How to Reduce Friction on Your Machinery
Is friction a good thing or a bad thing?
For Formula One drivers, the answer is neither. On the one hand, more friction means more grip for the tires, and they can conquer tight corners at higher speeds. On the other hand, more friction can be devastating to the car’s engine.
Why is friction bad?
When talking about engines and other optimized machines, friction does more bad than good. It produces heat, contributes to parts wear and tear, limits speed, and reduces efficiency. If you’re an engineer, you’ll want to reduce friction as much as possible.
What are the different ways to reduce machine friction? Below are some of the best methods.
Use Lubricants to Reduce Friction
One of the most well-known friction-reduction methods is lubrication. How do lubricants work?
If you’ve ever slipped on a wet floor, you get the gist of how they work. When two surfaces meet, like the outsole of your shoe and the floor surface, an interlocking mechanism occurs at the microscopic level. When two unlubricated planes drag against each other, it produces friction and prevents you from slipping.
When you put a liquid such as oil between the two surfaces, it will shift and change shape as needed. The lubricant film serves as a cushion for the microscopic bumps between the two planes, thus reducing friction. In essence, you’re converting dry friction into fluid friction, which is much lower in magnitude.
Alter the Sliding Surfaces
As mentioned, one of the causes of friction is the microscopic ridges and valleys on two surfaces grinding against each other. So what can you do about that?
It stands to reason that flattening the microscopic bumps and making the surface smoother is a great way to reduce friction. Some examples of the methods used to smooth surfaces include grinding, polishing, and chemical etching.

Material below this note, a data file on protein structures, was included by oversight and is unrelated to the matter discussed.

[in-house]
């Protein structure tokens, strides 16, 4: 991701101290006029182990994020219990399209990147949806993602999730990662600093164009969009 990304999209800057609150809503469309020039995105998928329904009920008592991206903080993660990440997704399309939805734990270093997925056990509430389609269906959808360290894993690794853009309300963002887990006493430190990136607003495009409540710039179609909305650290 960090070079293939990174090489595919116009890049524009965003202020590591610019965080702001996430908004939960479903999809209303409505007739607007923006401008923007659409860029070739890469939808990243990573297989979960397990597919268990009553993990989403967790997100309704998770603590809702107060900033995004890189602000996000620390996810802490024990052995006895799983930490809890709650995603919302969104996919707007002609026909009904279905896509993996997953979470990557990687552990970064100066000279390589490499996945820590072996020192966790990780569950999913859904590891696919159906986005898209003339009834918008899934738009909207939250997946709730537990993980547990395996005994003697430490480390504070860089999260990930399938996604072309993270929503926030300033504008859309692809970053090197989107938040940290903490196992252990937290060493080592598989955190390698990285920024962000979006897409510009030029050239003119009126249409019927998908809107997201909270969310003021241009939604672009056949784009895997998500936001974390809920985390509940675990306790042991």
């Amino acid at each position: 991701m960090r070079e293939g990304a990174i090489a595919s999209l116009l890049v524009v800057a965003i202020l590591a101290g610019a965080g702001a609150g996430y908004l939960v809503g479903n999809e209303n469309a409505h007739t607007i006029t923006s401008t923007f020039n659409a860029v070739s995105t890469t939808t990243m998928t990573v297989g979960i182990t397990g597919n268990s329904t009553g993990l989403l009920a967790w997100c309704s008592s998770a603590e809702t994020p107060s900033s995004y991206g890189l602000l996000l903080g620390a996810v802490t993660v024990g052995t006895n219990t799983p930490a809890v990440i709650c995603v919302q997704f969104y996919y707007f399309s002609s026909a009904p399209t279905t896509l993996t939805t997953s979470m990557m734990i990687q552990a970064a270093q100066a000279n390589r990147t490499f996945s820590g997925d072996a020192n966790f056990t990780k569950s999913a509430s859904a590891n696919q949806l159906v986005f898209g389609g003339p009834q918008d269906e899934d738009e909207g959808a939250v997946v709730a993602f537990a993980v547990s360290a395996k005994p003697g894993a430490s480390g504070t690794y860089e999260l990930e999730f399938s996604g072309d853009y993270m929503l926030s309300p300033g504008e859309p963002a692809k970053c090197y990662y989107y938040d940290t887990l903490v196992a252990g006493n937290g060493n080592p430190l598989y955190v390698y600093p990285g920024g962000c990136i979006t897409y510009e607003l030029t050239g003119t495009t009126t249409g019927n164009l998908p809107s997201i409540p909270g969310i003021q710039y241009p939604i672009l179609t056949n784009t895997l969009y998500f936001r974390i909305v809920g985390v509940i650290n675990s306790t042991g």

Limit or Eliminate Contact Between Two Surfaces
If contact between the two surfaces is the problem, then it makes sense to separate them from each other. But how is this possible?
Have you ever ridden on a Maglev train? Maglev transportation uses a set of magnets to repel and suspend the train up off the track. With no surface contact and lack of friction, the train can move at much higher speeds, even achieving record-setting numbers.
Convert to Rolling Friction
It’s been said that mankind’s greatest invention is the humble wheel. Imagine the back-breaking work of pushing a square block of stone against the ground. Now imagine the same thing, only this time, you’re rolling a sphere instead of a square block.
Rolling friction is considerably lower in magnitude than sliding friction. That’s why simple machines like the wheel and axle or pulleys and sprockets are more efficient. You can see the applications of rolling friction in ball bearings, conveyor belts, and even ballpoint pens.
Friction Is a Necessary Evil
While friction keeps us from slipping and sliding all over, there are times when we want less or none of it. The different ways to reduce friction can reduce wear and tear and extend the life cycle of the machines we use in our daily lives.
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